F. "Active" Suture Markers
 Fixed or variable markers for suture filaments may also be provided by active systems instead of, or in addition to, other marking methods. Such active visible markers may be utilized to indicate features or conditions of the suture.
 FIG. 6A shows one simple example of an active visible suture marker. As shown in FIG. 6A, a suture filament 610 is swaged to a needle 612. An active marker system 614 is disposed inside the needle 612 adjacent suture filament 610. Active marker system 614 comprises a power source 616, a light controller 617 and a light source 618. Light source 618 is positioned adjacent suture filament 610 such that light from light source 618 may be directed into suture filament 610 and observed by the physician. The light signal will be visible within the suture filament along the length of the suture filament and will attenuate as it passes down the filament away from the light source depending upon the characteristics of the filament.
 Light source 618 is controlled by light controller 617 which takes power from power source 616. Light controller 617 determines the characteristics of the light signal provided by light source 618. The light signal may be varied over time such as by turning it on, turning it off and/or flashing at different speeds. The light signal may also be varied in color if light source 618 is capable of producing light of different wavelengths. If power source 616 is a battery, the available power will limit the time that light source 618 may be operated. Thus, it will be desirable that light source 618 be activated by light controller 617 only at the beginning of the procedure utilizing suture filament 610. The activation may be achieved using a magnetic switch, mechanical switch, electromagnetic sensor or the like. In one embodiment, the light source can be an LED and the controller a sensor that measures stress, strain or tension. The LED and sensor can be made in a semiconductor chip. The power supply can be passive, such as in a passive RFID tag. Then a source of radiation may activate the RF power source to power the sensor and the LED light source. In some embodiments the sensor may comprise an accelerometer.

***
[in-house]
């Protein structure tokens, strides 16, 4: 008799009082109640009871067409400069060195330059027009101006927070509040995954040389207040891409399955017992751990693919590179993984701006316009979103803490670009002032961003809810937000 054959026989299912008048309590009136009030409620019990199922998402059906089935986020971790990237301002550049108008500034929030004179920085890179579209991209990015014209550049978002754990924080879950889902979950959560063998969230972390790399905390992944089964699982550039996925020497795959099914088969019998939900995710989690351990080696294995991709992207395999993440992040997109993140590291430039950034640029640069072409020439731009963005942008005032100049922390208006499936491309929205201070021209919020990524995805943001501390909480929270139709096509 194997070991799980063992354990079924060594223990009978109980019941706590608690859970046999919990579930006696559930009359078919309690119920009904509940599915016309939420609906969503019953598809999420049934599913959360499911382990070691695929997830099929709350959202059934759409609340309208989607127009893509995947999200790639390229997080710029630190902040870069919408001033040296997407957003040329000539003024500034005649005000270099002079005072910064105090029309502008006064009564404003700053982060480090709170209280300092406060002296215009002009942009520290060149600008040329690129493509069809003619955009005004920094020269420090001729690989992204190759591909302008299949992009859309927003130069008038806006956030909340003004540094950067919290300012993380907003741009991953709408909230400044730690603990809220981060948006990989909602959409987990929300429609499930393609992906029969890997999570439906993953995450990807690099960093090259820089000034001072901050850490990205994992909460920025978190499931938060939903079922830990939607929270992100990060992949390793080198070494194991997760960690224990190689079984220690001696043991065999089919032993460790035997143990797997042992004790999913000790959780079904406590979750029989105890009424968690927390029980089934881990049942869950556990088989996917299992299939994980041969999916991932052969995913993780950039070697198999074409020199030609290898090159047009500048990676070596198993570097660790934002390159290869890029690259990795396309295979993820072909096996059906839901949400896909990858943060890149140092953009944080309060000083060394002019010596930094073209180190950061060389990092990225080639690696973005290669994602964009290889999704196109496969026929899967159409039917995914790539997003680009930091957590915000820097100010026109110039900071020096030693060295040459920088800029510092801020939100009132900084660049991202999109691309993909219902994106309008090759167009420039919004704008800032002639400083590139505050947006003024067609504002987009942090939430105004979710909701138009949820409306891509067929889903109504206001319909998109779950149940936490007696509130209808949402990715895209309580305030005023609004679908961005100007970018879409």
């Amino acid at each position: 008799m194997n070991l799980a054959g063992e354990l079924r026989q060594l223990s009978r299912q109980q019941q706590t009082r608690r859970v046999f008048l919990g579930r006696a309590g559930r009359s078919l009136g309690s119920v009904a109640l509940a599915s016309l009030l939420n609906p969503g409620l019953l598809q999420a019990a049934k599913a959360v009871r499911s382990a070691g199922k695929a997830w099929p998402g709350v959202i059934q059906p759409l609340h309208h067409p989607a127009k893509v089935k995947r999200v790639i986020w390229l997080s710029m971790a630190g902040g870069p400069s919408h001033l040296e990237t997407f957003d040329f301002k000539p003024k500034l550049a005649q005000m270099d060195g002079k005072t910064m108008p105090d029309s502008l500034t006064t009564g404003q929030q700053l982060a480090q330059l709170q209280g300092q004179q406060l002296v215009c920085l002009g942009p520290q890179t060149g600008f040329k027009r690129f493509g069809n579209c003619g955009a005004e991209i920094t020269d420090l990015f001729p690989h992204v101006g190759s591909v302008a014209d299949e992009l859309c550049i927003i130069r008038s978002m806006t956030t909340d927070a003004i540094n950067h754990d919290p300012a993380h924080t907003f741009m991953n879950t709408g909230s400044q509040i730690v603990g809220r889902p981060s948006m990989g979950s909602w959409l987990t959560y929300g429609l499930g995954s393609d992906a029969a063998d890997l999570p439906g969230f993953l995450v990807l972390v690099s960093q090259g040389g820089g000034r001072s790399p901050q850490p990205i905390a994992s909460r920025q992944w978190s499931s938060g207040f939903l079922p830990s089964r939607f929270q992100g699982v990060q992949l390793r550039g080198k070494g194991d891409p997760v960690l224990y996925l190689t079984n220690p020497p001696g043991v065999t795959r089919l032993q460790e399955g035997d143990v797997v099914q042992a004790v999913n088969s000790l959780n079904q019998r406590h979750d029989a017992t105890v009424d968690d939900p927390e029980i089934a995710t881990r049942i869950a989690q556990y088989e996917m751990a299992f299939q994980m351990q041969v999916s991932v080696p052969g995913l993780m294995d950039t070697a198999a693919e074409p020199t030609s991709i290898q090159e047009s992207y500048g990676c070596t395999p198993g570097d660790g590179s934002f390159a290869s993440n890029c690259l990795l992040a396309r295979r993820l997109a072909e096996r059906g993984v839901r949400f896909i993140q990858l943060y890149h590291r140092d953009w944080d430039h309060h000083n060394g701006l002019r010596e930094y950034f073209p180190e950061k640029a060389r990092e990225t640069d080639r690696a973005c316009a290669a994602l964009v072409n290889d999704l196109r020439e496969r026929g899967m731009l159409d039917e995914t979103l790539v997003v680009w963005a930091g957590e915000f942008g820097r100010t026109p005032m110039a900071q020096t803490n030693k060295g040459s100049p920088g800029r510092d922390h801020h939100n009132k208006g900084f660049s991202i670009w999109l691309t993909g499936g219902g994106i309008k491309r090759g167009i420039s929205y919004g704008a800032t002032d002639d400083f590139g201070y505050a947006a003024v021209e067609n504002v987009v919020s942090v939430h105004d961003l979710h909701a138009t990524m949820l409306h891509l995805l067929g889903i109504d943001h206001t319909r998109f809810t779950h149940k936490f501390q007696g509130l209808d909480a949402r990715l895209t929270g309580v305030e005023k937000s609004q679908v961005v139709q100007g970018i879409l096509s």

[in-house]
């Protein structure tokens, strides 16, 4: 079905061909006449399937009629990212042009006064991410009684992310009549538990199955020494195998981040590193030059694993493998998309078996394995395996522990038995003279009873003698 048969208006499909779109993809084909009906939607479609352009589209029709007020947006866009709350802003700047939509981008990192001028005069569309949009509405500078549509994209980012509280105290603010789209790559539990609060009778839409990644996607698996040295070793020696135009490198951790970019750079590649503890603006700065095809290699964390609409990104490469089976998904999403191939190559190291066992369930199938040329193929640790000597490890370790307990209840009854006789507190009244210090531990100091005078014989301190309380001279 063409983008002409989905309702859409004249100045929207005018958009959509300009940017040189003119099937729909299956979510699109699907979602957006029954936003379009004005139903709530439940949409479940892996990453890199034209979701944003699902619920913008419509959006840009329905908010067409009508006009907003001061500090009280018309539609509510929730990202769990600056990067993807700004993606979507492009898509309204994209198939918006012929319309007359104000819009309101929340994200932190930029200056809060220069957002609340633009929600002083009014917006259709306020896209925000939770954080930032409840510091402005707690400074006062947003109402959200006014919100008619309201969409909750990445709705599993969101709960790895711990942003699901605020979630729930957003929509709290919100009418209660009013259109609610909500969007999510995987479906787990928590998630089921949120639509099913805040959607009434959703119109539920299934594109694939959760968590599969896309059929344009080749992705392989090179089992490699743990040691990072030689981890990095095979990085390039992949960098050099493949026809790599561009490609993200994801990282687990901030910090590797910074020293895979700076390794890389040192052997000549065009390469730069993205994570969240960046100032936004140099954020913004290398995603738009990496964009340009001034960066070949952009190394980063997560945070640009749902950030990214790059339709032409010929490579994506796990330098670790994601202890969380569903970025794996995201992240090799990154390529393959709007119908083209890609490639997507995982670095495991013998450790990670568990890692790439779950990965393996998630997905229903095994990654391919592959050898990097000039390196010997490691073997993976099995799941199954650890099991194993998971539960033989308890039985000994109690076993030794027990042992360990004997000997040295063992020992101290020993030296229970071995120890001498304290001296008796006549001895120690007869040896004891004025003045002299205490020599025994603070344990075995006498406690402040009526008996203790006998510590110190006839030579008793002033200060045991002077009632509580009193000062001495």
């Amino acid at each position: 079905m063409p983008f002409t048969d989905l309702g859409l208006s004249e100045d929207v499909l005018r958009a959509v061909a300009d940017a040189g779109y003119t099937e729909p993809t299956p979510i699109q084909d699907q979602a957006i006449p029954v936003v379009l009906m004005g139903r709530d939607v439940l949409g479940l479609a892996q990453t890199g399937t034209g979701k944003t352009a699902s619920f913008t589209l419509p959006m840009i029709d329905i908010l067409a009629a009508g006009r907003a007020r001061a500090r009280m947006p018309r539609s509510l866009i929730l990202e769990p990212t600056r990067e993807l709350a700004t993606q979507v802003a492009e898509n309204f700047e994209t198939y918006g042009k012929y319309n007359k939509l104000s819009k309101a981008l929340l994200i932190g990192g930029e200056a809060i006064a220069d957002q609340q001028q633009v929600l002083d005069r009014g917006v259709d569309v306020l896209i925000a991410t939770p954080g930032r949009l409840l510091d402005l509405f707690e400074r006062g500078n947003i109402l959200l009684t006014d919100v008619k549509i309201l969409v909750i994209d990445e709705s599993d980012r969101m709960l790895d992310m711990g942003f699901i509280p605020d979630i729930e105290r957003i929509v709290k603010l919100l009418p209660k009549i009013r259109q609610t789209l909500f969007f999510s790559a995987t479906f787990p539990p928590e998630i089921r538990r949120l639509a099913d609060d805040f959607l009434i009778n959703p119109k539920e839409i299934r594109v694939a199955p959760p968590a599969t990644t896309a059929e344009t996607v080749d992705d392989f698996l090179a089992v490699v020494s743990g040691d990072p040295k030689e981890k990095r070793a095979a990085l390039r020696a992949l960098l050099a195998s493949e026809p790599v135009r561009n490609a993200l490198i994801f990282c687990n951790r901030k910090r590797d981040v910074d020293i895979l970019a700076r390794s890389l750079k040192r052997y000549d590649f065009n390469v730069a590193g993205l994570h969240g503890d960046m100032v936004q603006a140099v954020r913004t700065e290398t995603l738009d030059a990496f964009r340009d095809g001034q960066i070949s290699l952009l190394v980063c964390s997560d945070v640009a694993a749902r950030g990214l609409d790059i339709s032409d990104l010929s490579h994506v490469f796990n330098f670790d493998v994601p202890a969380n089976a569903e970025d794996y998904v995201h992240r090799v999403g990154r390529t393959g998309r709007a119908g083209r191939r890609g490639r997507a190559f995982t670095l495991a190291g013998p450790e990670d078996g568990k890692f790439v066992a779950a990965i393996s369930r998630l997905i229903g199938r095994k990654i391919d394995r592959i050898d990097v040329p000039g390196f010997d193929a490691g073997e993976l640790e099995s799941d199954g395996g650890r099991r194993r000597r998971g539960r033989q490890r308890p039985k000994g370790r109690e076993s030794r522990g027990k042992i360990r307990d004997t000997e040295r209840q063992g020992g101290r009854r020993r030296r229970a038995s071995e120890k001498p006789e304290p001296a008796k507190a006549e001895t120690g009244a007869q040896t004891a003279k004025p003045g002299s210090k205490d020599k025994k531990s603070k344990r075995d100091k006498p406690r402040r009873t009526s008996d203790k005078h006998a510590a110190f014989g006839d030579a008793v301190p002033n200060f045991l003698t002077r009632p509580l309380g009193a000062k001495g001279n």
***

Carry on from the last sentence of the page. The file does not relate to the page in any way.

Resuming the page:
In a dual-armed suture system, another active marker system 614 may be provided in another needle swaged to the opposite end of suture filament 610. Where two active marker systems 614 are used, they may be differentiated based upon the characteristics of the light signals provided by the light source 618. For example, each light source may be controlled to provide light of a different wavelength than the other. Alternatively, one light source may provide a constant light signal whereas the other light source may provide a flashed light signal. If light signals from both light sources overlap in the suture filament, then the light signals may be attenuated by adjusting the power of the light signals, reducing the light transmission of the suture filament or placing a barrier such as an opaque section to block light transmission between one section of suture filament 610 and another section of suture filament 610.